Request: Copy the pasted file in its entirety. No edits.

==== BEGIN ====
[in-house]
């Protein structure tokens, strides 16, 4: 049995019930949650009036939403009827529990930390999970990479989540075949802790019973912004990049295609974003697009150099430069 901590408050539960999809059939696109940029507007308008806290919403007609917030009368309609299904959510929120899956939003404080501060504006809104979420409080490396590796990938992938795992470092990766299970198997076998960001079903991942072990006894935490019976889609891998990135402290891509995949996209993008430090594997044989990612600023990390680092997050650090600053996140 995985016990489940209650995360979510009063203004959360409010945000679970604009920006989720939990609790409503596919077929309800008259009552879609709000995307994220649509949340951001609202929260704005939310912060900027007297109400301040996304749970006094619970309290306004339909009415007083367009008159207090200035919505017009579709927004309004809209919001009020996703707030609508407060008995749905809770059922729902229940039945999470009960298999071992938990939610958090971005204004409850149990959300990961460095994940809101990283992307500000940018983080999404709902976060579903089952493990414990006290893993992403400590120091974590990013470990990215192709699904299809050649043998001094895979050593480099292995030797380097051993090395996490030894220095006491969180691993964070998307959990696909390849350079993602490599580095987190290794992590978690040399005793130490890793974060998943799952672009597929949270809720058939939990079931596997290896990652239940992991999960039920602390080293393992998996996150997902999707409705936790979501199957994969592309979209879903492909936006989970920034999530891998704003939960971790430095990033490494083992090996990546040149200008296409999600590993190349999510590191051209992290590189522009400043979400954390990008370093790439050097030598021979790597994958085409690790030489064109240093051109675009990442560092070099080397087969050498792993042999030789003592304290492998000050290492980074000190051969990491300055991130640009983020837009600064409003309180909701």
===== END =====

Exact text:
[in-house]
């Protein structure tokens, strides 16, 4: 049995019930949650009036939403009827529990930390999970990479989540075949802790019973912004990049295609974003697009150099430069 901590408050539960999809059939696109940029507007308008806290919403007609917030009368309609299904959510929120899956939003404080501060504006809104979420409080490396590796990938992938795992470092990766299970198997076998960001079903991942072990006894935490019976889609891998990135402290891509995949996209993008430090594997044989990612600023990390680092997050650090600053996140 995985016990489940209650995360979510009063203004959360409010945000679970604009920006989720939990609790409503596919077929309800008259009552879609709000995307994220649509949340951001609202929260704005939310912060900027007297109400301040996304749970006094619970309290306004339909009415007083367009008159207090200035919505017009579709927004309004809209919001009020996703707030609508407060008995749905809770059922729902229940039945999470009960298999071992938990939610958090971005204004409850149990959300990961460095994940809101990283992307500000940018983080999404709902976060579903089952493990414990006290893993992403400590120091974590990013470990990215192709699904299809050649043998001094895979050593480099292995030797380097051993090395996490030894220095006491969180691993964070998307959990696909390849350079993602490599580095987190290794992590978690040399005793130490890793974060998943799952672009597929949270809720058939939990079931596997290896990652239940992991999960039920602390080293393992998996996150997902999707409705936790979501199957994969592309979209879903492909936006989970920034999530891998704003939960971790430095990033490494083992090996990546040149200008296409999600590993190349999510590191051209992290590189522009400043979400954390990008370093790439050097030598021979790597994958085409690790030489064109240093051109675009990442560092070099080397087969050498792993042999030789003592304290492998000050290492980074000190051969990491300055991130640009983020837009600064409003309180909701």